When Salty called yesterday and asked me if I wanted to join him and a few others on a 10-hour trip to return the riverboat Wildcat to her home on the Adelaide River, I gave a noncommittal reply, told him I’d call him back, and then made up my mind not to go.
My reasons were that I start work very early Monday mornings, my bicycle still isn’t going so that means getting up even earlier and walking to the City, and I knew I’d be so tired if I spent the whole Sunday out on the water in the sun and rain. But I didn’t call Salty, just figured that if he didn’t hear from me, he’d assume I wasn’t interested.
When I got up this morning at 6, I knew I’d make a terrible mistake. I even e-mailed a friend (poor Dave, sorry mate!) about it, first thing in the morning:
I feel like an idiot, passing up on a great trip through the crocodile infested river with a friend and crocodile expert, because I’m worried I’ll be late for my salad-chopping and sandwich-making job the following day. What has become of my life, that I should play things so safe? As though this job, which I only have for one day a week and isn’t really supporting me much at this point, is so goddamn important? What’s happened to my priorities? I’ve been lulled into that sheep-like state, where I do things without thinking, I accept things without questioning. I think the veil was slowly dissolved last night, as I was reading a book called The Country of Marriage by Antony Giardina. I don’t recommend it, unless you want angst and Weltschmerz. It filled me with a slow panic and horror at the way my life seems to have become so placid, so predictable and safe. It was scarier than reading any horror/suspense novel. Scared me into wanting to do something radical and mad, to wrestle the steering wheel of my life from the frumpy woman that’s got it, and go bumping off the road and through the wilderness.
I finished my e-mails, signed off, put away my laptop, and was making my usual rolled oats soaked in orange juice, when Salty rang me. They would be coming down the Sadgroves Creek in a few minutes, and could take me straight off Sonofagun on the way down. Woot! I’d been given a second chance! I said Yes! Yes! and Yes!
Threw some junk into a bag, shut my own boat’s windows in case it rained, and bolted my breakfast as Wildcat appeared. Salty eased her up right behind Sonofagun, and I stepped from one to the other, like off a curb and onto a bus.
Great weather to the mouth of the river…past the Vernon Islands, roaring along at 7 or 8 knots, sea wind and not much spray. Not very exciting views out this way, but the clouds were heavy with light, the sky was gorgeous with blue.
At the mouth of the Adelaide River, weather went grey and wet. Not much fun for a while, crawling up the muddy river in the driving rain, soaked through and actually shivering with cold. But it didn’t last too long, and skies cleared at about 3 p.m.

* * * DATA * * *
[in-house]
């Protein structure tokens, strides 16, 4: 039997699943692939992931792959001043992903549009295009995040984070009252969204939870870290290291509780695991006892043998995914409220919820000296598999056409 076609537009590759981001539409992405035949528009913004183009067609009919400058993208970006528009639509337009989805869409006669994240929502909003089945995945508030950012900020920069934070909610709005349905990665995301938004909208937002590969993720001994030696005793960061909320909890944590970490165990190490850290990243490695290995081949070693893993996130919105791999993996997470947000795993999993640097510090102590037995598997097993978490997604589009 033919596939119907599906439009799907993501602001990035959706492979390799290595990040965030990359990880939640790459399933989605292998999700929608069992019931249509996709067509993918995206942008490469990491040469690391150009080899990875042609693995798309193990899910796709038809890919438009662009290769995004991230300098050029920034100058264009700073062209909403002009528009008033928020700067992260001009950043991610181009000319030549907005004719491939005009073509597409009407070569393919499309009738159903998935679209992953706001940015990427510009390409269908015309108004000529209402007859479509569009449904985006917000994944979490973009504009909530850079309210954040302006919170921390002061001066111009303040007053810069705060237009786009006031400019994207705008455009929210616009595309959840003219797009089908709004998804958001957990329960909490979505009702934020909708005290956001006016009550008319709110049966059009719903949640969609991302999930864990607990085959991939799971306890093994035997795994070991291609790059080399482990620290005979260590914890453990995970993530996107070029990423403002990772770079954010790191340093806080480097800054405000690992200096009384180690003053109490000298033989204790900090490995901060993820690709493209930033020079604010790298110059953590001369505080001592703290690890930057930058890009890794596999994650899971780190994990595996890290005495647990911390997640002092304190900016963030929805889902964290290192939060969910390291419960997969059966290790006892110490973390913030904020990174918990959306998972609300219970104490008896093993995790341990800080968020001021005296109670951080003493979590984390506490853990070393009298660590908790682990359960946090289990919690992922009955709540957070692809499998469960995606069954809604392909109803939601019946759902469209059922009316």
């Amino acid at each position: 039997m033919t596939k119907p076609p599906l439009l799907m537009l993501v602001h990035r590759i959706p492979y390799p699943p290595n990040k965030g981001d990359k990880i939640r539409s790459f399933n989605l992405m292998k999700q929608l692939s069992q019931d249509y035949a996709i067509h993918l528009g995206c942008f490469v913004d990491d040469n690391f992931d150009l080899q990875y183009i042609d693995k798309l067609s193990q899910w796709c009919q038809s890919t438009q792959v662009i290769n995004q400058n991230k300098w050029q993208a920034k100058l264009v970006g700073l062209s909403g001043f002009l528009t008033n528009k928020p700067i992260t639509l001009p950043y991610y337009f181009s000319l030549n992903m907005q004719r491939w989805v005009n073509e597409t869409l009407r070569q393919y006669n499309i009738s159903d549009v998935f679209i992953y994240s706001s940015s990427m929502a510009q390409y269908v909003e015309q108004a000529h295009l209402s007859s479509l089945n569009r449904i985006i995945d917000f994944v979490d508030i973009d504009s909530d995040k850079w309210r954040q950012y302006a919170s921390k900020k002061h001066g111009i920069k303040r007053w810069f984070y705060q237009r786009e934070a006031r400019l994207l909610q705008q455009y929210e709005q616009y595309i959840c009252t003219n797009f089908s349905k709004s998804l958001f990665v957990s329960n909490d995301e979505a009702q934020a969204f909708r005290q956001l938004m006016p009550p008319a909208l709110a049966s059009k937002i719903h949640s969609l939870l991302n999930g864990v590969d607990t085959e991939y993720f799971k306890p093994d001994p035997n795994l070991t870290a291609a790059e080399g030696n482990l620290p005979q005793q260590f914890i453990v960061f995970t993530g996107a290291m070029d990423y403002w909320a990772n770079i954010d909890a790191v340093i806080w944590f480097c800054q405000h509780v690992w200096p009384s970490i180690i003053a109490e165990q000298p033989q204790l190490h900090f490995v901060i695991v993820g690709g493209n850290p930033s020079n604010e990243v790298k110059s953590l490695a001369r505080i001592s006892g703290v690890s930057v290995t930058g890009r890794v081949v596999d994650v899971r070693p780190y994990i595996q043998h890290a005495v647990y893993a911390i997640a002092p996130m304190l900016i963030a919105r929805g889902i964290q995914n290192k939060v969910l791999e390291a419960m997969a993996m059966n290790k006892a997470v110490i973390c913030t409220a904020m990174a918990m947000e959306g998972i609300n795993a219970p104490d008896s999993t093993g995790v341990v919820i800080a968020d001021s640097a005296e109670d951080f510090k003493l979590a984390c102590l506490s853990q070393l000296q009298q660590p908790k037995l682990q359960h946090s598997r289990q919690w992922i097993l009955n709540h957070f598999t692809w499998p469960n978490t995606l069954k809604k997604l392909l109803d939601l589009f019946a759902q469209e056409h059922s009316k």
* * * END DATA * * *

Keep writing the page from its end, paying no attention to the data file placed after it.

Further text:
As we chugged up the river, huge Mephistophelian crocodiles (after whom The Spectacular Jumping Crocodile Cruise is named) slid from their mud banks into the water, and came towards us. Wildcat is the boat that takes visitors on that cruise, and all the crocodiles know her engine’s sound, so instead of disappearing craftily, they come right up to the boat, hoping to get a feed.
This wasn’t a show trip, though, and we had no meat on board for them, so there are no jumping crocs among my photos…still, you never quite get over it when one of these prehistoric reptiles is silently turning, its eyes fixed on you, in the green water, right at your feet. It’s like coming face to face with a dinosaur from Jurassic Park…you are looking at something whose kind roamed the earth long before humans existed, and it doesn’t like you very much…but somewhere in its reptilian brain it remembers that your kind were prey for a long time.
Still are, on those rare happy occasions.
And this old timer had a blunt, messy snout…
This pretty yellow-eyed one was hanging around under the jetty when we arrived.
Salty is THE man to see about crocodiles in the Northern Territory. His Spectacular Jumping Crocodile Cruise is the oldest on the Adelaide River, and was started not merely to make money, but to help educate people about crocodiles, and thereby protect the crocodiles themselves from the sometimes vengeful, exterminating instinct that man has for anything that he fears and does not understand.
When Salty gives the tour, his never-ending stream of facts and figures and cautionary tales about these fearsome creatures is fascinating. When in Darwin, look out for the jumping crocodile logo, and have a look at the wicked picture gallery on their website, too!
P.S. I think I may have overdone the links…I know, it looks like I’m advertising in exchange for a free t-shirt! I’m not, though…just over-enthusiastic about the crocs, themselves, and Salty’s been a good friend of the family for a long time. If you ARE going to head to the river to see crocs, you may as well get the right guides.